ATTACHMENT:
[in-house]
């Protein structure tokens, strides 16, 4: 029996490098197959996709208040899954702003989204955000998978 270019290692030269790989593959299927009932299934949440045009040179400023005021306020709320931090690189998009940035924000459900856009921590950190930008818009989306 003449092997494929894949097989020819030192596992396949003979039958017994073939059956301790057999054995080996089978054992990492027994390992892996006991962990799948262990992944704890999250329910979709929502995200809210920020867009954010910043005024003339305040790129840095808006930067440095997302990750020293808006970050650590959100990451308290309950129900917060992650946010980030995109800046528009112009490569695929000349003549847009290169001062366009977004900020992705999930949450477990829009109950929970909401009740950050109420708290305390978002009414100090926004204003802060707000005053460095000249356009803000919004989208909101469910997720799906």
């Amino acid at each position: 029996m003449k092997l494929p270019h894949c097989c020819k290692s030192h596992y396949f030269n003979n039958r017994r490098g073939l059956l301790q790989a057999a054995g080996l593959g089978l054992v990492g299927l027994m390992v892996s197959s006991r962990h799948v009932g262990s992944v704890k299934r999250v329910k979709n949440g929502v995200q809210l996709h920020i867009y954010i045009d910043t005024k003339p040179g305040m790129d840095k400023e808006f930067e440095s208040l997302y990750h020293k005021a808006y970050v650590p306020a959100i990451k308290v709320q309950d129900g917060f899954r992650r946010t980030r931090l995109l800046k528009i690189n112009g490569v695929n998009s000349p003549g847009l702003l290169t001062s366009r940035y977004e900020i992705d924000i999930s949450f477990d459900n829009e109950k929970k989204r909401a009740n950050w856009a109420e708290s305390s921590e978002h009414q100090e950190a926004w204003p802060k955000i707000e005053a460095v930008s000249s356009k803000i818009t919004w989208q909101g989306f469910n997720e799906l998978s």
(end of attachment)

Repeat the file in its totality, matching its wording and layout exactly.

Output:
[in-house]
């Protein structure tokens, strides 16, 4: 029996490098197959996709208040899954702003989204955000998978 270019290692030269790989593959299927009932299934949440045009040179400023005021306020709320931090690189998009940035924000459900856009921590950190930008818009989306 003449092997494929894949097989020819030192596992396949003979039958017994073939059956301790057999054995080996089978054992990492027994390992892996006991962990799948262990992944704890999250329910979709929502995200809210920020867009954010910043005024003339305040790129840095808006930067440095997302990750020293808006970050650590959100990451308290309950129900917060992650946010980030995109800046528009112009490569695929000349003549847009290169001062366009977004900020992705999930949450477990829009109950929970909401009740950050109420708290305390978002009414100090926004204003802060707000005053460095000249356009803000919004989208909101469910997720799906």
């Amino acid at each position: 029996m003449k092997l494929p270019h894949c097989c020819k290692s030192h596992y396949f030269n003979n039958r017994r490098g073939l059956l301790q790989a057999a054995g080996l593959g089978l054992v990492g299927l027994m390992v892996s197959s006991r962990h799948v009932g262990s992944v704890k299934r999250v329910k979709n949440g929502v995200q809210l996709h920020i867009y954010i045009d910043t005024k003339p040179g305040m790129d840095k400023e808006f930067e440095s208040l997302y990750h020293k005021a808006y970050v650590p306020a959100i990451k308290v709320q309950d129900g917060f899954r992650r946010t980030r931090l995109l800046k528009i690189n112009g490569v695929n998009s000349p003549g847009l702003l290169t001062s366009r940035y977004e900020i992705d924000i999930s949450f477990d459900n829009e109950k929970k989204r909401a009740n950050w856009a109420e708290s305390s921590e978002h009414q100090e950190a926004w204003p802060k955000i707000e005053a460095v930008s000249s356009k803000i818009t919004w989208q909101g989306f469910n997720e799906l998978s």